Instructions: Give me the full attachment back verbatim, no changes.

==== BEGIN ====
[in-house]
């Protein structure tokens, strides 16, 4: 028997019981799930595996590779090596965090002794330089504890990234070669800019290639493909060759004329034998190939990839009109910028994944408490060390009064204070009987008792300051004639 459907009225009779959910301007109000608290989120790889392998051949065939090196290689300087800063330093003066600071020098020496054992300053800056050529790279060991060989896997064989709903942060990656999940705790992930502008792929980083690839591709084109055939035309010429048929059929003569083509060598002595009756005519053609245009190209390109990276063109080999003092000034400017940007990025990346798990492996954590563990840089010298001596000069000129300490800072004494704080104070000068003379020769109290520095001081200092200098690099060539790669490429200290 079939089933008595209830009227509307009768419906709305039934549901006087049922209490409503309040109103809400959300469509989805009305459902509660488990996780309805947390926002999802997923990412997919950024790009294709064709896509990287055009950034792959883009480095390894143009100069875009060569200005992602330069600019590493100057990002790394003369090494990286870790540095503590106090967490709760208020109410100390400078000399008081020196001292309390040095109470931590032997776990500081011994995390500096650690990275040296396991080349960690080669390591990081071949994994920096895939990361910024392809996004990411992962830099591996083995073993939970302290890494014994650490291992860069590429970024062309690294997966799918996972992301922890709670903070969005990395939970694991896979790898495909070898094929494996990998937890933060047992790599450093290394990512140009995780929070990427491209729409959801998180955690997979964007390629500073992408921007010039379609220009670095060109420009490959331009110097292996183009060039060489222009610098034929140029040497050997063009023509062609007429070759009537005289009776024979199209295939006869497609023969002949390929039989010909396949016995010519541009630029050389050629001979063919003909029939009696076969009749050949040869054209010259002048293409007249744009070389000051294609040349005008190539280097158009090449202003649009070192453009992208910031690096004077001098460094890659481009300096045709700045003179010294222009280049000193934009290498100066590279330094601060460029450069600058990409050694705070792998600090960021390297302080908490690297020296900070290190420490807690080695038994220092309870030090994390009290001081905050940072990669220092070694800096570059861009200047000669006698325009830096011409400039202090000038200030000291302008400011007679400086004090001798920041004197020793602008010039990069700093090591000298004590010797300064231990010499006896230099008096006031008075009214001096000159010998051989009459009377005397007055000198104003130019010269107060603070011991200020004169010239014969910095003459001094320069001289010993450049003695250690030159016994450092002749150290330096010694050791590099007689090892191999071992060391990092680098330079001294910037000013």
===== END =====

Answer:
[in-house]
């Protein structure tokens, strides 16, 4: 028997019981799930595996590779090596965090002794330089504890990234070669800019290639493909060759004329034998190939990839009109910028994944408490060390009064204070009987008792300051004639 459907009225009779959910301007109000608290989120790889392998051949065939090196290689300087800063330093003066600071020098020496054992300053800056050529790279060991060989896997064989709903942060990656999940705790992930502008792929980083690839591709084109055939035309010429048929059929003569083509060598002595009756005519053609245009190209390109990276063109080999003092000034400017940007990025990346798990492996954590563990840089010298001596000069000129300490800072004494704080104070000068003379020769109290520095001081200092200098690099060539790669490429200290 079939089933008595209830009227509307009768419906709305039934549901006087049922209490409503309040109103809400959300469509989805009305459902509660488990996780309805947390926002999802997923990412997919950024790009294709064709896509990287055009950034792959883009480095390894143009100069875009060569200005992602330069600019590493100057990002790394003369090494990286870790540095503590106090967490709760208020109410100390400078000399008081020196001292309390040095109470931590032997776990500081011994995390500096650690990275040296396991080349960690080669390591990081071949994994920096895939990361910024392809996004990411992962830099591996083995073993939970302290890494014994650490291992860069590429970024062309690294997966799918996972992301922890709670903070969005990395939970694991896979790898495909070898094929494996990998937890933060047992790599450093290394990512140009995780929070990427491209729409959801998180955690997979964007390629500073992408921007010039379609220009670095060109420009490959331009110097292996183009060039060489222009610098034929140029040497050997063009023509062609007429070759009537005289009776024979199209295939006869497609023969002949390929039989010909396949016995010519541009630029050389050629001979063919003909029939009696076969009749050949040869054209010259002048293409007249744009070389000051294609040349005008190539280097158009090449202003649009070192453009992208910031690096004077001098460094890659481009300096045709700045003179010294222009280049000193934009290498100066590279330094601060460029450069600058990409050694705070792998600090960021390297302080908490690297020296900070290190420490807690080695038994220092309870030090994390009290001081905050940072990669220092070694800096570059861009200047000669006698325009830096011409400039202090000038200030000291302008400011007679400086004090001798920041004197020793602008010039990069700093090591000298004590010797300064231990010499006896230099008096006031008075009214001096000159010998051989009459009377005397007055000198104003130019010269107060603070011991200020004169010239014969910095003459001094320069001289010993450049003695250690030159016994450092002749150290330096010694050791590099007689090892191999071992060391990092680098330079001294910037000013």